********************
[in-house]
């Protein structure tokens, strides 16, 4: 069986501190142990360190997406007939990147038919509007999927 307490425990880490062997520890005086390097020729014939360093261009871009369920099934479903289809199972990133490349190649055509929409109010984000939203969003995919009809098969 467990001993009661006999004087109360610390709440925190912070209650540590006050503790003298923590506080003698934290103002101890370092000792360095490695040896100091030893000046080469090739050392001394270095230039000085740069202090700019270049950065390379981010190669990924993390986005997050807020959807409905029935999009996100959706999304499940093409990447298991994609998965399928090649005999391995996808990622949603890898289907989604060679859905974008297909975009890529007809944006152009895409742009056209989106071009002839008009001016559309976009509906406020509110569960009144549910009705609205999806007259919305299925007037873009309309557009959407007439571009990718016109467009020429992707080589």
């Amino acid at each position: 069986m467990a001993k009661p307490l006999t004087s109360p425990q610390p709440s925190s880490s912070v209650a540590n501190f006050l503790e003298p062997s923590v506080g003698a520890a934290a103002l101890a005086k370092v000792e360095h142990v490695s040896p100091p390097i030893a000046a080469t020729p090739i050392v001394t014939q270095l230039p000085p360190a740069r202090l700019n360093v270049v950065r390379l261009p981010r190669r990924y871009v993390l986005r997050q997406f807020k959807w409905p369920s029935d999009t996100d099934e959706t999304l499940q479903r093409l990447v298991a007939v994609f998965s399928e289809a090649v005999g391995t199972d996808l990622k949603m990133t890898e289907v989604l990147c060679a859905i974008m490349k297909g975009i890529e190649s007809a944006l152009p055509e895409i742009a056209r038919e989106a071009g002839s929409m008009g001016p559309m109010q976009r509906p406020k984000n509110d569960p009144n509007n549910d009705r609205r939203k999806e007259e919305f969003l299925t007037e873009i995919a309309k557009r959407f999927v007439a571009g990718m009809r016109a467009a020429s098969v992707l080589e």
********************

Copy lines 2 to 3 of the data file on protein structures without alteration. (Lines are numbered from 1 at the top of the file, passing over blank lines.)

């Protein structure tokens, strides 16, 4: 069986501190142990360190997406007939990147038919509007999927 307490425990880490062997520890005086390097020729014939360093261009871009369920099934479903289809199972990133490349190649055509929409109010984000939203969003995919009809098969 467990001993009661006999004087109360610390709440925190912070209650540590006050503790003298923590506080003698934290103002101890370092000792360095490695040896100091030893000046080469090739050392001394270095230039000085740069202090700019270049950065390379981010190669990924993390986005997050807020959807409905029935999009996100959706999304499940093409990447298991994609998965399928090649005999391995996808990622949603890898289907989604060679859905974008297909975009890529007809944006152009895409742009056209989106071009002839008009001016559309976009509906406020509110569960009144549910009705609205999806007259919305299925007037873009309309557009959407007439571009990718016109467009020429992707080589």
């Amino acid at each position: 069986m467990a001993k009661p307490l006999t004087s109360p425990q610390p709440s925190s880490s912070v209650a540590n501190f006050l503790e003298p062997s923590v506080g003698a520890a934290a103002l101890a005086k370092v000792e360095h142990v490695s040896p100091p390097i030893a000046a080469t020729p090739i050392v001394t014939q270095l230039p000085p360190a740069r202090l700019n360093v270049v950065r390379l261009p981010r190669r990924y871009v993390l986005r997050q997406f807020k959807w409905p369920s029935d999009t996100d099934e959706t999304l499940q479903r093409l990447v298991a007939v994609f998965s399928e289809a090649v005999g391995t199972d996808l990622k949603m990133t890898e289907v989604l990147c060679a859905i974008m490349k297909g975009i890529e190649s007809a944006l152009p055509e895409i742009a056209r038919e989106a071009g002839s929409m008009g001016p559309m109010q976009r509906p406020k984000n509110d569960p009144n509007n549910d009705r609205r939203k999806e007259e919305f969003l299925t007037e873009i995919a309309k557009r959407f999927v007439a571009g990718m009809r016109a467009a020429s098969v992707l080589e």